Buildering: Misbehaving the City is a traveling group exhibition that explores the unsanctioned use of architecture and the urban environment. Fusing the words "building" and "bouldering" (a type of rock climbing performed without harnesses or ropes), "buildering" serves as a metaphor for the creative misuse of built structures to circumvent their intended function. It suggests the possibility of alternative forms of engagement, both physical and psychological — or what Architect magazine columnist Aaron Betsky, reviewing Buildering when it premiered at the Contemporary Arts Center Cincinnati, called "parkour turned into art."
The collection features an international group of artists engaged with these ideas and includes works by Ivan Argote, Bestué-Vives, Etienne Boulanger, Egle Budvytyte, Michel de Broin, Didier Faustino, Shaun Gladwell, Wiebke Grösch & Frank Metzger, Alex Hartley, Iman Issa, Antal Lakner, Los Carpinteros, Alison Moffett, Pia Rönicke, Monika Sosnowska, Sebastian Stumpf, Kamila Szejnoch, Allard van Hoorn, Lee Walton, Carey Young and Hector Zamora.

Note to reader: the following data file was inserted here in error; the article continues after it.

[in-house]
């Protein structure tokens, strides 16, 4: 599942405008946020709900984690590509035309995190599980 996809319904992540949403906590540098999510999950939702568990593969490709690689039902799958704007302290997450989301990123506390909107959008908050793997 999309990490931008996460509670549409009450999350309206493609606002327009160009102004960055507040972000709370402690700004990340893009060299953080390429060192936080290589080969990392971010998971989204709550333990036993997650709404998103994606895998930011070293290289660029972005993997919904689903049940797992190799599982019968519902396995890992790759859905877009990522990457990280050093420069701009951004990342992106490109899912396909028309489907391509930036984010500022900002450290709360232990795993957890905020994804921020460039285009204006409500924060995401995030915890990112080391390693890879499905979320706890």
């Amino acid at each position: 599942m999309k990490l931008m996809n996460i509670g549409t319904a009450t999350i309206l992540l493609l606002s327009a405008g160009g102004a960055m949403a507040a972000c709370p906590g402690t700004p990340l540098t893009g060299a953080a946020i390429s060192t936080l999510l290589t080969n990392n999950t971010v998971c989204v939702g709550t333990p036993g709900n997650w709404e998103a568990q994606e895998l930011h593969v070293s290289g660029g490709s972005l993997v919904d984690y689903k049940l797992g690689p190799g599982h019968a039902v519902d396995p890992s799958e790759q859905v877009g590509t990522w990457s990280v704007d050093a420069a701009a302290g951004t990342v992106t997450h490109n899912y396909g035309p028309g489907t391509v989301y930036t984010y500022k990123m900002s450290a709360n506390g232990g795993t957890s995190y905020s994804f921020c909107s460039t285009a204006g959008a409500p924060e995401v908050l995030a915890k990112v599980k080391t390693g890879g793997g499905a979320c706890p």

The Houston presentation is complemented by Air, Condition, a two-part installation by Abinadi Meza on view through Oct. 29 at 110 Milam and Blaffer Art Museum.
While none of the artists in Buildering is a formal practitioner of parkour — the French term for a worldwide movement that turns the cityscape into a readymade obstacle course — their work embodies the spirit of its followers as they perform its expansive political capacity. Buildering is not about anarchism or overthrow, but about a romantic activism that re-asserts the strange, unwieldy, beautifully inefficient presence of the human body (back) into built space.
On view through Dec. 6.